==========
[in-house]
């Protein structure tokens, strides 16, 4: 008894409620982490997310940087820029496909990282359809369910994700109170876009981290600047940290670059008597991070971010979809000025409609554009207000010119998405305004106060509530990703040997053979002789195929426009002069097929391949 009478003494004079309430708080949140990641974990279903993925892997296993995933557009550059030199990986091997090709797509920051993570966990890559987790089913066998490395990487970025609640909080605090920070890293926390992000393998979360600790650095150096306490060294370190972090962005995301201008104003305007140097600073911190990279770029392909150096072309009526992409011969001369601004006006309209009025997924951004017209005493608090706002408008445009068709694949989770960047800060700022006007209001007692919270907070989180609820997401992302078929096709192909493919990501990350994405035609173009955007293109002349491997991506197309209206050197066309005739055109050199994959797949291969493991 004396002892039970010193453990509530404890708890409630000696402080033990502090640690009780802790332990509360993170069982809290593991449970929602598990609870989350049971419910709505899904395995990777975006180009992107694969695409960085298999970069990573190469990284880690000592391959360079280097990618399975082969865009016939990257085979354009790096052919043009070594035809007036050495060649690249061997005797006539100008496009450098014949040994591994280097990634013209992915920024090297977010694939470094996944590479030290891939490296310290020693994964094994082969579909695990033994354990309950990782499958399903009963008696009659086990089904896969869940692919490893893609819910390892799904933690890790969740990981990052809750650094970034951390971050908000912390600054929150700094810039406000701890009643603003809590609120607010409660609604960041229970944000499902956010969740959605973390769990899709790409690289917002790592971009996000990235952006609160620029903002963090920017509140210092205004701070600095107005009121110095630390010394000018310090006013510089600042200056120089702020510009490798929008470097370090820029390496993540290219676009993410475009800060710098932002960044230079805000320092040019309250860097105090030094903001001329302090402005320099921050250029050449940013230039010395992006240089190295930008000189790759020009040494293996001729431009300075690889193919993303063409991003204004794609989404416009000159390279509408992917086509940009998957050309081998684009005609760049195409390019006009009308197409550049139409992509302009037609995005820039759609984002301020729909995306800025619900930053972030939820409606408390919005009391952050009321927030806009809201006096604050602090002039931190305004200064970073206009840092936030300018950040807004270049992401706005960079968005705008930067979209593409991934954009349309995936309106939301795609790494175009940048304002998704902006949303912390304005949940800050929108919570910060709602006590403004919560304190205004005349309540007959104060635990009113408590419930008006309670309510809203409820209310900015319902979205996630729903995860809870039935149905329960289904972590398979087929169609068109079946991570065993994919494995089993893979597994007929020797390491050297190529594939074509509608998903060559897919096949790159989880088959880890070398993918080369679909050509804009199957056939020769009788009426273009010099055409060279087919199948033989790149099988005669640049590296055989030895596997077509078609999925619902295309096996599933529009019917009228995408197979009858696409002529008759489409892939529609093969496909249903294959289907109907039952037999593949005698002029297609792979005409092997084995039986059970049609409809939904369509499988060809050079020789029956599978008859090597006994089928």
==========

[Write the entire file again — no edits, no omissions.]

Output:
[in-house]
């Protein structure tokens, strides 16, 4: 008894409620982490997310940087820029496909990282359809369910994700109170876009981290600047940290670059008597991070971010979809000025409609554009207000010119998405305004106060509530990703040997053979002789195929426009002069097929391949 009478003494004079309430708080949140990641974990279903993925892997296993995933557009550059030199990986091997090709797509920051993570966990890559987790089913066998490395990487970025609640909080605090920070890293926390992000393998979360600790650095150096306490060294370190972090962005995301201008104003305007140097600073911190990279770029392909150096072309009526992409011969001369601004006006309209009025997924951004017209005493608090706002408008445009068709694949989770960047800060700022006007209001007692919270907070989180609820997401992302078929096709192909493919990501990350994405035609173009955007293109002349491997991506197309209206050197066309005739055109050199994959797949291969493991 004396002892039970010193453990509530404890708890409630000696402080033990502090640690009780802790332990509360993170069982809290593991449970929602598990609870989350049971419910709505899904395995990777975006180009992107694969695409960085298999970069990573190469990284880690000592391959360079280097990618399975082969865009016939990257085979354009790096052919043009070594035809007036050495060649690249061997005797006539100008496009450098014949040994591994280097990634013209992915920024090297977010694939470094996944590479030290891939490296310290020693994964094994082969579909695990033994354990309950990782499958399903009963008696009659086990089904896969869940692919490893893609819910390892799904933690890790969740990981990052809750650094970034951390971050908000912390600054929150700094810039406000701890009643603003809590609120607010409660609604960041229970944000499902956010969740959605973390769990899709790409690289917002790592971009996000990235952006609160620029903002963090920017509140210092205004701070600095107005009121110095630390010394000018310090006013510089600042200056120089702020510009490798929008470097370090820029390496993540290219676009993410475009800060710098932002960044230079805000320092040019309250860097105090030094903001001329302090402005320099921050250029050449940013230039010395992006240089190295930008000189790759020009040494293996001729431009300075690889193919993303063409991003204004794609989404416009000159390279509408992917086509940009998957050309081998684009005609760049195409390019006009009308197409550049139409992509302009037609995005820039759609984002301020729909995306800025619900930053972030939820409606408390919005009391952050009321927030806009809201006096604050602090002039931190305004200064970073206009840092936030300018950040807004270049992401706005960079968005705008930067979209593409991934954009349309995936309106939301795609790494175009940048304002998704902006949303912390304005949940800050929108919570910060709602006590403004919560304190205004005349309540007959104060635990009113408590419930008006309670309510809203409820209310900015319902979205996630729903995860809870039935149905329960289904972590398979087929169609068109079946991570065993994919494995089993893979597994007929020797390491050297190529594939074509509608998903060559897919096949790159989880088959880890070398993918080369679909050509804009199957056939020769009788009426273009010099055409060279087919199948033989790149099988005669640049590296055989030895596997077509078609999925619902295309096996599933529009019917009228995408197979009858696409002529008759489409892939529609093969496909249903294959289907109907039952037999593949005698002029297609792979005409092997084995039986059970049609409809939904369509499988060809050079020789029956599978008859090597006994089928």